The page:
Northside Youth Athletic Assocation Teaches Kids To Be 'Students First, Athletes Second'
Nearly 300 boys and girls are enrolled in the Northside Youth Athletic Association's football teams and cheering squads.
Association President Gene Goodwine says the organization teaches kids a lesson he wishes he had learned as a young person—the importance of being a student first, and athlete second.
Goodwine spoke with 90.5 WESA’s Elaine Effort about his organization’s work for our series 90.5 WESA Celebrates: 90 Neighborhoods, 90 Good Stories.
Below are excerpts of their discussion.
Their conversation has been edited for length and clarity.
Goodwine on the importance of athletics growing up and the positive influence of coaches:
I grew up in Northview Heights, which is a housing project about five minutes away from here. Up there...all we had was sports. And it didn't matter where you went in Northview Heights, you seen kids playing sports. That was our outlet. We didn't have much, but we knew we could have a football, basketball or baseball.
We had some powerful adults who headed our teams who came up out of Northview. Once I seen how my coaches actually cared about us — and we stayed the night at our house before games and after games —once I seen that, it's like something that was instilled in me. So when I was of age to do it, it was like second nature to me.
Goodwine on teaching kids to be a “student first, athlete second”:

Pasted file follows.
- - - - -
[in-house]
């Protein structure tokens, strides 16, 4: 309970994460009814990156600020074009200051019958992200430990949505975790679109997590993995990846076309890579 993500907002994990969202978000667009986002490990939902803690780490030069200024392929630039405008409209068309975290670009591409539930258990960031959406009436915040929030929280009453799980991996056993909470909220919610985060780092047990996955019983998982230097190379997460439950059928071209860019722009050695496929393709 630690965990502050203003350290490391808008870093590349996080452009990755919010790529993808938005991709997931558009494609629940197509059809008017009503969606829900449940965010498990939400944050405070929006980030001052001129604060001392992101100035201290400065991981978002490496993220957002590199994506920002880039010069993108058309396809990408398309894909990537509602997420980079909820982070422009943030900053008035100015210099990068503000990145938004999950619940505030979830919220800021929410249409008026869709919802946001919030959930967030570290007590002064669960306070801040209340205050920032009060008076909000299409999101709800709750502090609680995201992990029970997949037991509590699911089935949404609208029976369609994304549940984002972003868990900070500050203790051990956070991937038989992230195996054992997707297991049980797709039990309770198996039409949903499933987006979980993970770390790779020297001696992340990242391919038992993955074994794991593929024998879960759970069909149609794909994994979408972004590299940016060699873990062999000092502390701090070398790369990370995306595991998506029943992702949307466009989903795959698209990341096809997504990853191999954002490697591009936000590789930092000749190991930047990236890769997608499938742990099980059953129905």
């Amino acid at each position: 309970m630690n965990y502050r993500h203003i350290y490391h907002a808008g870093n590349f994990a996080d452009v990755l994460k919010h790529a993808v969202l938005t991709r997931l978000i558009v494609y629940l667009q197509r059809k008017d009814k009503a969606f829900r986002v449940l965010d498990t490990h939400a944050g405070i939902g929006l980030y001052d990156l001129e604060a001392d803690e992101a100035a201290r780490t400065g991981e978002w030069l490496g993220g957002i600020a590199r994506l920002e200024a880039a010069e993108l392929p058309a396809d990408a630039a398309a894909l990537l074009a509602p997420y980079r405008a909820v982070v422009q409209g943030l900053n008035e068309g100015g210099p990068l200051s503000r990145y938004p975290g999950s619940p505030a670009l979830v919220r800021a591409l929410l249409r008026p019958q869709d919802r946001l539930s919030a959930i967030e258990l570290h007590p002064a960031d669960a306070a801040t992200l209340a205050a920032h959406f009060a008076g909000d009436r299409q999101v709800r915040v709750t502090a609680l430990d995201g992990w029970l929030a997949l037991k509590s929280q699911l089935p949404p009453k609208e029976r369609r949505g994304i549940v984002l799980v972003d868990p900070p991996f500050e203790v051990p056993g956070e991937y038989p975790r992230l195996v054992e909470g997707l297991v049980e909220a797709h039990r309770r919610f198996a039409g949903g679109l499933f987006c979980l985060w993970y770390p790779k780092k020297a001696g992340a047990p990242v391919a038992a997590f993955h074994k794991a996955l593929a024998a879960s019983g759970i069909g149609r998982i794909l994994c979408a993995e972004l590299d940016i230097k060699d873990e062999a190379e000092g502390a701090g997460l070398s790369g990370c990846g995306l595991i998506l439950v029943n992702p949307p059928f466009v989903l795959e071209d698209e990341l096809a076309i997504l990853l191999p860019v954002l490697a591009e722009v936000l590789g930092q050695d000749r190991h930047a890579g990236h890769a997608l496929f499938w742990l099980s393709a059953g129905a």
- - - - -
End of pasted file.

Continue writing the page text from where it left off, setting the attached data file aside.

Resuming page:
I didn't get the good student part. You know, athlete—I'll go somewhere if I'm an athlete. I didn't know that you had to control a certain grade point average, SAT scores and stuff like that. So, we start teaching our youth, our young athletes—boys and girls—you're a student first; you're an athlete second. We start instilling that into their minds at five and six years old. We believe that, by the time they get to high school, their focus will be: "I've got to get my books first, so I can be on the field or court."
We just believe that we have to start showing them that they can get just as many awards for academics as you can for athletics.
Goodwine on how the example set as an adult role model translates into positive impact on young athletes:
When you build relationships with the youth, especially when you build them at such a young age, you become a father figure to them in some instances. In some instances you might be a big brother to them. Those are all people that you don't want to disappoint.
So, when they're on the field, they're playing for their teammates, because that's one of the things that you do preach — you're playing for the guy to the left of you, to the right of you. At the same time, they're playing for their coaches. Some of these kids, they look at these coaches as like their superstar. So, when they're out there playing and they do mess up, and you do get on them... they don't want that. They don't want to disappoint you. It's pretty easy to motivate them in that instance once you build that relationship with them.
Every so often, you'll get a kid or two who'll come back who went through the program, and they'll say, "Thank you." For us, it's like "this is what we do," but, for them, it's like you might've saved them. There might be like one or two things you might've said, and it changed their whole outlook on things. Those are the things that keep me coming down here.